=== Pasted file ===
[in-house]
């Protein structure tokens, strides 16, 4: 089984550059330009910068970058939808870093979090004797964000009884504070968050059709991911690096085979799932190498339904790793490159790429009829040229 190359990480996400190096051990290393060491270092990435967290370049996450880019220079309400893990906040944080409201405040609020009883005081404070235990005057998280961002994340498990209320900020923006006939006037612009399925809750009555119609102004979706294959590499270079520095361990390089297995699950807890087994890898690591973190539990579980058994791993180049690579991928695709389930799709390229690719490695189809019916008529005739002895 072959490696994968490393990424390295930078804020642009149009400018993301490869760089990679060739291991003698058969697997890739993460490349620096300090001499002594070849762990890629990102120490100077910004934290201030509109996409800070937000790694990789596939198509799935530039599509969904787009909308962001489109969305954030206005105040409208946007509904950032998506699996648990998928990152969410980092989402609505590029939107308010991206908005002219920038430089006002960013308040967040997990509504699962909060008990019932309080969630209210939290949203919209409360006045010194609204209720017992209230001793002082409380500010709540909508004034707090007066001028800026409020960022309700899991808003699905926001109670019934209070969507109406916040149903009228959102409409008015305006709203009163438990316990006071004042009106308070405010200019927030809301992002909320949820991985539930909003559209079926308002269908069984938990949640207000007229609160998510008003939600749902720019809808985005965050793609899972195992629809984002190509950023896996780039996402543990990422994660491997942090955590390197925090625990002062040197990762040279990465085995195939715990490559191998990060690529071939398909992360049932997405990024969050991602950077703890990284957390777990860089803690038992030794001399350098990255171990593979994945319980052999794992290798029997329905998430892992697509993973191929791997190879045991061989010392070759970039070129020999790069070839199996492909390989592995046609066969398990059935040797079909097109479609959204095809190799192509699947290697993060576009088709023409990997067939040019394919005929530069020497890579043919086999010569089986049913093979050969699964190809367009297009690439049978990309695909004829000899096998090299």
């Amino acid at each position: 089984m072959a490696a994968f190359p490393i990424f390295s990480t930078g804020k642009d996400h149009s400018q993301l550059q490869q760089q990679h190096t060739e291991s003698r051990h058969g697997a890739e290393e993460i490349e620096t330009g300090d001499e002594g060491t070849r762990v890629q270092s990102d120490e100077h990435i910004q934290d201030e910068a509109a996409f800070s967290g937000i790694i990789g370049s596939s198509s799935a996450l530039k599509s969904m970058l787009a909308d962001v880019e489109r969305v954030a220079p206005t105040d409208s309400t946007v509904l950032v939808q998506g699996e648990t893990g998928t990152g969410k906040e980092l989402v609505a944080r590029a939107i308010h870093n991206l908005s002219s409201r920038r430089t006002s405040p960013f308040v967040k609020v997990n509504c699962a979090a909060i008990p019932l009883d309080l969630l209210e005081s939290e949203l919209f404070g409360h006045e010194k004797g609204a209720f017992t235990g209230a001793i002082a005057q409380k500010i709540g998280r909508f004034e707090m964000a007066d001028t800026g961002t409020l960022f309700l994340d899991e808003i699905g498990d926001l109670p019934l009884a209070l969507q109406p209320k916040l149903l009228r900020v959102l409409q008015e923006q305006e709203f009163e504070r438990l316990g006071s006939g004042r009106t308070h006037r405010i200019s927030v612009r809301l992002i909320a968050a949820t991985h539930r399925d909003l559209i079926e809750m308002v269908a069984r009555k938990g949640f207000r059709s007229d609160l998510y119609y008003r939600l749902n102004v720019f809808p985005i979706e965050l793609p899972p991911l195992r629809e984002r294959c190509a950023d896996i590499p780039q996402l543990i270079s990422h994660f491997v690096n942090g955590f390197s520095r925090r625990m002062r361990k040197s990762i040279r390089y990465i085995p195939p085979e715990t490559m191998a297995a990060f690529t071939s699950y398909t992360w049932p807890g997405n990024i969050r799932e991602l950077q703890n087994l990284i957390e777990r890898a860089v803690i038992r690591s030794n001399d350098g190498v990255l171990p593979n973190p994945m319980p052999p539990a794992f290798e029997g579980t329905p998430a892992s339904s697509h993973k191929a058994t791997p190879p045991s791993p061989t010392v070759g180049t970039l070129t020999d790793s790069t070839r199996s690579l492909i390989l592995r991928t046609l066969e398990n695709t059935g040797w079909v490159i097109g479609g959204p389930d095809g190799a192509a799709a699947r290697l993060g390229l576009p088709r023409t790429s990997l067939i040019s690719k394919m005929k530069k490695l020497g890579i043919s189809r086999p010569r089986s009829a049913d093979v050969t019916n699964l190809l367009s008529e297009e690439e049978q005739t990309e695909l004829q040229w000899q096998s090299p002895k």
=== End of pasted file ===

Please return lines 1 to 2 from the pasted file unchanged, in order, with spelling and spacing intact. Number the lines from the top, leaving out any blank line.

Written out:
[in-house]
């Protein structure tokens, strides 16, 4: 089984550059330009910068970058939808870093979090004797964000009884504070968050059709991911690096085979799932190498339904790793490159790429009829040229 190359990480996400190096051990290393060491270092990435967290370049996450880019220079309400893990906040944080409201405040609020009883005081404070235990005057998280961002994340498990209320900020923006006939006037612009399925809750009555119609102004979706294959590499270079520095361990390089297995699950807890087994890898690591973190539990579980058994791993180049690579991928695709389930799709390229690719490695189809019916008529005739002895 072959490696994968490393990424390295930078804020642009149009400018993301490869760089990679060739291991003698058969697997890739993460490349620096300090001499002594070849762990890629990102120490100077910004934290201030509109996409800070937000790694990789596939198509799935530039599509969904787009909308962001489109969305954030206005105040409208946007509904950032998506699996648990998928990152969410980092989402609505590029939107308010991206908005002219920038430089006002960013308040967040997990509504699962909060008990019932309080969630209210939290949203919209409360006045010194609204209720017992209230001793002082409380500010709540909508004034707090007066001028800026409020960022309700899991808003699905926001109670019934209070969507109406916040149903009228959102409409008015305006709203009163438990316990006071004042009106308070405010200019927030809301992002909320949820991985539930909003559209079926308002269908069984938990949640207000007229609160998510008003939600749902720019809808985005965050793609899972195992629809984002190509950023896996780039996402543990990422994660491997942090955590390197925090625990002062040197990762040279990465085995195939715990490559191998990060690529071939398909992360049932997405990024969050991602950077703890990284957390777990860089803690038992030794001399350098990255171990593979994945319980052999794992290798029997329905998430892992697509993973191929791997190879045991061989010392070759970039070129020999790069070839199996492909390989592995046609066969398990059935040797079909097109479609959204095809190799192509699947290697993060576009088709023409990997067939040019394919005929530069020497890579043919086999010569089986049913093979050969699964190809367009297009690439049978990309695909004829000899096998090299």